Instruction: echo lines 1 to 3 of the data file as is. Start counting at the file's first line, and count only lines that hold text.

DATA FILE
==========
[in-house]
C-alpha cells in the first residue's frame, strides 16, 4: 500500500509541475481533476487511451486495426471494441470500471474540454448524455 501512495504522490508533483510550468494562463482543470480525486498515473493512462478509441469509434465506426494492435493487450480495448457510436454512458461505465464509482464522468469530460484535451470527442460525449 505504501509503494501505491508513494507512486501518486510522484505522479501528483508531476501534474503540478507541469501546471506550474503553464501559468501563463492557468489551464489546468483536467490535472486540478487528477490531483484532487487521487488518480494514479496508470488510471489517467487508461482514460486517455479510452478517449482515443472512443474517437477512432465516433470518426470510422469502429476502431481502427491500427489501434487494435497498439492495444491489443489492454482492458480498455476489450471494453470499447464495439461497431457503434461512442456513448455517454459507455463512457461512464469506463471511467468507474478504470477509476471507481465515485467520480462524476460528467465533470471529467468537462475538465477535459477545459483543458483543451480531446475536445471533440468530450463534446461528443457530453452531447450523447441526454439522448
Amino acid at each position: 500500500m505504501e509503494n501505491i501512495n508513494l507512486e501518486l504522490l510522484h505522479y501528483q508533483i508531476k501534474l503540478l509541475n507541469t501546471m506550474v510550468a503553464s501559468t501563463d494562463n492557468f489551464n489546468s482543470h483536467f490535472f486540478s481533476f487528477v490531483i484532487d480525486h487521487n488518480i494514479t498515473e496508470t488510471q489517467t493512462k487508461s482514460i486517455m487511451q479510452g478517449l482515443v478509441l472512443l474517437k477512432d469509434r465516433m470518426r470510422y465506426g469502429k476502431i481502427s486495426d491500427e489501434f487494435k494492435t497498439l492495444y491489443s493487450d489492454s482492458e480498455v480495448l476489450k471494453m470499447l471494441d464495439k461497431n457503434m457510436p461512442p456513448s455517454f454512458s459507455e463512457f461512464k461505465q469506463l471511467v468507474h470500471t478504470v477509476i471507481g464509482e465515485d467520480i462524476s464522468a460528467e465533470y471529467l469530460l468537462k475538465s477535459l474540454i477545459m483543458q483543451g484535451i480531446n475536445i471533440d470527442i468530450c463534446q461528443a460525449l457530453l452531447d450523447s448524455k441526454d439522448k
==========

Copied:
[in-house]
C-alpha cells in the first residue's frame, strides 16, 4: 500500500509541475481533476487511451486495426471494441470500471474540454448524455 501512495504522490508533483510550468494562463482543470480525486498515473493512462478509441469509434465506426494492435493487450480495448457510436454512458461505465464509482464522468469530460484535451470527442460525449 505504501509503494501505491508513494507512486501518486510522484505522479501528483508531476501534474503540478507541469501546471506550474503553464501559468501563463492557468489551464489546468483536467490535472486540478487528477490531483484532487487521487488518480494514479496508470488510471489517467487508461482514460486517455479510452478517449482515443472512443474517437477512432465516433470518426470510422469502429476502431481502427491500427489501434487494435497498439492495444491489443489492454482492458480498455476489450471494453470499447464495439461497431457503434461512442456513448455517454459507455463512457461512464469506463471511467468507474478504470477509476471507481465515485467520480462524476460528467465533470471529467468537462475538465477535459477545459483543458483543451480531446475536445471533440468530450463534446461528443457530453452531447450523447441526454439522448
Amino acid at each position: 500500500m505504501e509503494n501505491i501512495n508513494l507512486e501518486l504522490l510522484h505522479y501528483q508533483i508531476k501534474l503540478l509541475n507541469t501546471m506550474v510550468a503553464s501559468t501563463d494562463n492557468f489551464n489546468s482543470h483536467f490535472f486540478s481533476f487528477v490531483i484532487d480525486h487521487n488518480i494514479t498515473e496508470t488510471q489517467t493512462k487508461s482514460i486517455m487511451q479510452g478517449l482515443v478509441l472512443l474517437k477512432d469509434r465516433m470518426r470510422y465506426g469502429k476502431i481502427s486495426d491500427e489501434f487494435k494492435t497498439l492495444y491489443s493487450d489492454s482492458e480498455v480495448l476489450k471494453m470499447l471494441d464495439k461497431n457503434m457510436p461512442p456513448s455517454f454512458s459507455e463512457f461512464k461505465q469506463l471511467v468507474h470500471t478504470v477509476i471507481g464509482e465515485d467520480i462524476s464522468a460528467e465533470y471529467l469530460l468537462k475538465s477535459l474540454i477545459m483543458q483543451g484535451i480531446n475536445i471533440d470527442i468530450c463534446q461528443a460525449l457530453l452531447d450523447s448524455k441526454d439522448k